Judge upholds report’s secrecy

Names of those involved in Blair prison documents won’t be released

A federal judge has ruled that Blair County is not required to release the names of people who contributed to a recent Pennsylvania Department of Corrections report about the operations of the county prison.

U.S. District Judge Kim R. Gibson in Johnstown found that releasing the names could discourage citizens and officials from providing information to the government, and could chill future attempts at self-evaluation by the county of its own prison.

Gibson, however, ordered the county to scale back its redactions within the DOC report so that an attorney representing the family of a woman who committed suicide in the prison can review “facts” the judge stated are not covered by his grant of executive privilege.

The judge did not specify what facts can be released to attorney George M. Kontos of Pittsburgh, representing Deborah A. Beckwith of Altoona.

Beckwith is the grandmother of the 23-year-old woman, Samantha Beckwith, who died in her prison cell 28 months ago.

Instead, he listed paragraphs by number and by heading that can be reviewed by the attorney in pursuit of the lawsuit filed last year on behalf the Samantha Beckwith’s estate and her two small children.

One of the issues before the court was whether Blair County Judge Daniel J. Milliron, president of the county prison board, waived the county’s executive-privilege claim when he revealed to the Mirror months ago that the report addressed the prison’s mental health and medical care programs, but stated he couldn’t talk about details.

Gibson quoted from the Milliron interview in which the Blair judge stated, “We asked them (DOC) to take us apart. They granted my wish.”

“Because Judge Milliron did not reveal any information that is itself privileged, the disclosure of the information does not waive the county’s privilege,” Gibson ruled.

The vice-president of the Blair County Prison Board, Commissioner Ted A. Beam Jr., prepared an affidavit in which he stated why the county and the DOC have sought a declaration of executive privilege, and stamped the report “Corrections Confi­dential” and “Not Public Information.”

Beam stated the nearly 300-page report not only provided names of those who gave information relevant to the prison operations but also assessments and recommendations on everything from prison rape issues to staffing and security vulnerability.

“Those areas identified as constituting vulnerabilities for the Blair County Prison or as weaknesses in the physical plant and security measures employed by the prison can be compromised upon the disclosure of the details contained in this report,” Beam wrote in the affidavit, prepared for the prison board.

Kontos contested the necessity for secrecy surrounding the report and stated that the civil action brought against the county took priority over the county’s claims of privilege.

The interests of justice far outweigh any harm or danger that could result from release of the report, according to the plaintiffs, who contend the lax mental health program and faulty procedures at the prison led to the death of the young mother.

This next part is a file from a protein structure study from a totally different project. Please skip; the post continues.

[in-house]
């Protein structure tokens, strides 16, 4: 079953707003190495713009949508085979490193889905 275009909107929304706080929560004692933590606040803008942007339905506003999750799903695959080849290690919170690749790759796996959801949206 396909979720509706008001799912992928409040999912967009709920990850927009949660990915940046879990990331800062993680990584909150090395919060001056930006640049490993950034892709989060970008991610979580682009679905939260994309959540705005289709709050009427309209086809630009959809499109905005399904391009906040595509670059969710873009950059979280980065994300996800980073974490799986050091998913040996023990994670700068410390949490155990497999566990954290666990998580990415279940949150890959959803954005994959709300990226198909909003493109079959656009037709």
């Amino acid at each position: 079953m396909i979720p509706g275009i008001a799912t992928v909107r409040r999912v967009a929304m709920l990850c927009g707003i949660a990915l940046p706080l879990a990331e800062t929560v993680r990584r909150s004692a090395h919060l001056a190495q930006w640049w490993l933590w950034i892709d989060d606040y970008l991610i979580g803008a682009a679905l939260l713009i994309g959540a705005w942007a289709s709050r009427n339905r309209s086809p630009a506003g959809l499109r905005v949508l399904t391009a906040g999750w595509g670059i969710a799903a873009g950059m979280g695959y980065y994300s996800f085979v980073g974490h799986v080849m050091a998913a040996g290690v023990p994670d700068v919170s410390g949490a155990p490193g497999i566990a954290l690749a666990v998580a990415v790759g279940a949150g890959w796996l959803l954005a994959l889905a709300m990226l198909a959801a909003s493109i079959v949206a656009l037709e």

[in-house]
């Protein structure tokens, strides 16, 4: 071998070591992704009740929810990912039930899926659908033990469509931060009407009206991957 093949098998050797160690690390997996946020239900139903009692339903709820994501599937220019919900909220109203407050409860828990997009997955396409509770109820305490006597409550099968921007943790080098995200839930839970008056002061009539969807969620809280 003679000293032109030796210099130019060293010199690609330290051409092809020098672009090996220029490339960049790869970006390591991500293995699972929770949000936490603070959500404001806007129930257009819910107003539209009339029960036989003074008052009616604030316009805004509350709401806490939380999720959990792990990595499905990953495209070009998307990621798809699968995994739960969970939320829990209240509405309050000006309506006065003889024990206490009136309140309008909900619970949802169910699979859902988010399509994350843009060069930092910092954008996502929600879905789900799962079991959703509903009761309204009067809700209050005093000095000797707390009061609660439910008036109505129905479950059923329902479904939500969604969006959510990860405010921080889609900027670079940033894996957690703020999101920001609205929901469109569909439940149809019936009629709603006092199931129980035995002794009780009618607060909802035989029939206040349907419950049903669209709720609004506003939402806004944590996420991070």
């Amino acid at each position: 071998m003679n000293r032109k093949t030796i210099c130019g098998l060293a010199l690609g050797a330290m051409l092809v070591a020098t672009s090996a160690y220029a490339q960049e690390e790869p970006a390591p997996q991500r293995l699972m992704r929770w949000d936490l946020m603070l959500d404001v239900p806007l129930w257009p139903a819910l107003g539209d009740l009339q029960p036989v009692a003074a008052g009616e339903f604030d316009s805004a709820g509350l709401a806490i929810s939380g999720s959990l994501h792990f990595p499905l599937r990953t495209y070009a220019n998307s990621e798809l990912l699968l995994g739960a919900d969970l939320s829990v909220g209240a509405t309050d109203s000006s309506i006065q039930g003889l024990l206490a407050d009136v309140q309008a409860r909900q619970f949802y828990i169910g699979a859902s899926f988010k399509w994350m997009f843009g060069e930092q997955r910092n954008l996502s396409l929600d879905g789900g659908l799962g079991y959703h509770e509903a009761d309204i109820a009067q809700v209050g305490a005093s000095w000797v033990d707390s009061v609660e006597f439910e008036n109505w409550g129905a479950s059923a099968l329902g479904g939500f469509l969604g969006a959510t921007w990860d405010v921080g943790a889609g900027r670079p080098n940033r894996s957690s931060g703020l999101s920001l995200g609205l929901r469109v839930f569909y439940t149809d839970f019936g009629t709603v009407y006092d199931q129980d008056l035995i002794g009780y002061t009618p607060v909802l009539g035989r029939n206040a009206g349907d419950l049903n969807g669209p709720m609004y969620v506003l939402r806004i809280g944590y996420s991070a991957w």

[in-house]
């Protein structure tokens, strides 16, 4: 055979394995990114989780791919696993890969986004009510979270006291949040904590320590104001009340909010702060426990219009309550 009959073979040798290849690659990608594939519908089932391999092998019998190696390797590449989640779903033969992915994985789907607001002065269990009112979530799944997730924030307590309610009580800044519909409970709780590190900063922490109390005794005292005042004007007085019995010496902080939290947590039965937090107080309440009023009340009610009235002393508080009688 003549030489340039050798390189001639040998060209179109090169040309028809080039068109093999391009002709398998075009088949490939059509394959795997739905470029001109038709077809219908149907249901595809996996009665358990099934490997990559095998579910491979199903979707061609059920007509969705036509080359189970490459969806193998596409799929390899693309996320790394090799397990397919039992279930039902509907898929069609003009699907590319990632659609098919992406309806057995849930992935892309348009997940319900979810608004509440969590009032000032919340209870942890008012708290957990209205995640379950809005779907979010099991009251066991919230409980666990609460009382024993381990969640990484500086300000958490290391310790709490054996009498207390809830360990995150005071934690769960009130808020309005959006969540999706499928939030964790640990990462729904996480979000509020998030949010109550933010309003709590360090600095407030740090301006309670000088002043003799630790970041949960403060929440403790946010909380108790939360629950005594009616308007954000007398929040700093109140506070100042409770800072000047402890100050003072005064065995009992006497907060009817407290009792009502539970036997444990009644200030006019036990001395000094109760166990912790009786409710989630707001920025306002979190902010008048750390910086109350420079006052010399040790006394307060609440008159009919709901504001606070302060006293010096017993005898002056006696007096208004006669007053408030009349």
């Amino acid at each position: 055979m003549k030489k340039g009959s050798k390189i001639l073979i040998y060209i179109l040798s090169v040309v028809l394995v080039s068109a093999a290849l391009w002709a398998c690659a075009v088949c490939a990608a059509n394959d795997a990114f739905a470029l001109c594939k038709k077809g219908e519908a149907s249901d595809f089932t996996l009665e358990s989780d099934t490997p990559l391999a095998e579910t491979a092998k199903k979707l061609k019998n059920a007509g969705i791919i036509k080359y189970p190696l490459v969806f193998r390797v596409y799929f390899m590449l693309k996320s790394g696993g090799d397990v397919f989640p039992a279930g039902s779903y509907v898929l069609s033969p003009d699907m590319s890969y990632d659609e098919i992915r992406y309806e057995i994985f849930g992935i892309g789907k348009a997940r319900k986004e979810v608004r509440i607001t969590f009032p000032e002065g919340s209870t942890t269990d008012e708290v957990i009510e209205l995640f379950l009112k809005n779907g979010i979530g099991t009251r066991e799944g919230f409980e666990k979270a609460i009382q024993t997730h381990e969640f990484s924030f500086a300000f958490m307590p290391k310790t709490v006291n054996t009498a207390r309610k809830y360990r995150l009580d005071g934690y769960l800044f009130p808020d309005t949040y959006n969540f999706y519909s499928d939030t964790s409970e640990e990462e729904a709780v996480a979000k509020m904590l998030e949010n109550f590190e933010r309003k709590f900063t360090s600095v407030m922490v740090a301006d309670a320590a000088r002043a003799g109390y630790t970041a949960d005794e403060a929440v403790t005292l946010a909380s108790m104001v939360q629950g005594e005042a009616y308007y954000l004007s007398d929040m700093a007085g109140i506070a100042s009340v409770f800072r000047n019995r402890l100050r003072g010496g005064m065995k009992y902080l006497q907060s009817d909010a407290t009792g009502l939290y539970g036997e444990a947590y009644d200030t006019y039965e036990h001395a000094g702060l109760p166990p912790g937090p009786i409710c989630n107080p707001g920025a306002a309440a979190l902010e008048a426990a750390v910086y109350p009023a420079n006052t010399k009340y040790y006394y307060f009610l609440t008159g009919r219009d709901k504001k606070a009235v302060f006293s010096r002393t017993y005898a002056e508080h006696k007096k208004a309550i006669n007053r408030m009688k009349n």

Samantha Beckwith was admitted to the prison in September 2016.

She had been incarcerated before and, the grandmother contends in her lawsuit, the prison was well aware of her grandaughter’s bipolar condition and her need for daily medication.

The lawsuit maintains Samantha Beckwith was deprived of her medication and at one point she even relayed suicidal feelings to the staff. She died on Oct. 24, 2016.

In his opinion this week, Gibson cited two legally-recognized privileges granted to government officials — the Law Enforcement Investigatory Privilege and the Deliberative Process Privilege.

The county, Gibson pointed out, desires to “protect the identities of those who participated in the creation of the report,” and the “observations, recommendations and deliberations” aired in the DOC report.

In coming to his ruling, the judge stated he had to balance one side against the other.

He came down on the side of the county, pointing out disclosure of the report would discourage citizens from providing information to the government.

He concluded the impact upon the people who provided the information could be detrimental and bring about retaliation, and disclosure could have a chilling effect on future self-evaluations because people won’t want to become involved in litigation.

Gibson stated that the Beckwith side can obtain the names and information it needs through the court process of pretrial discovery and does not need the names of participants in the report to move ahead with its lawsuit.

He stated the county’s communications and deliberations concerning the issues raised in the report are covered by privilege because revelation may stop officials from “engaging in candid discussions on policy matters, which may affect the quality of agency decisions.”

He went on to rule that factual material is not covered by governmental privilege.

He also ruled that once decisions are made on the issues, communications that explain the decisions are not covered by privilege.

“By compelling production of the information in the DOC report in the course of litigation, the court has serious concerns about discouraging voluntary assessments of prison policies and chilling participation in those assessments,” Gibson stated near the end of his opinion.

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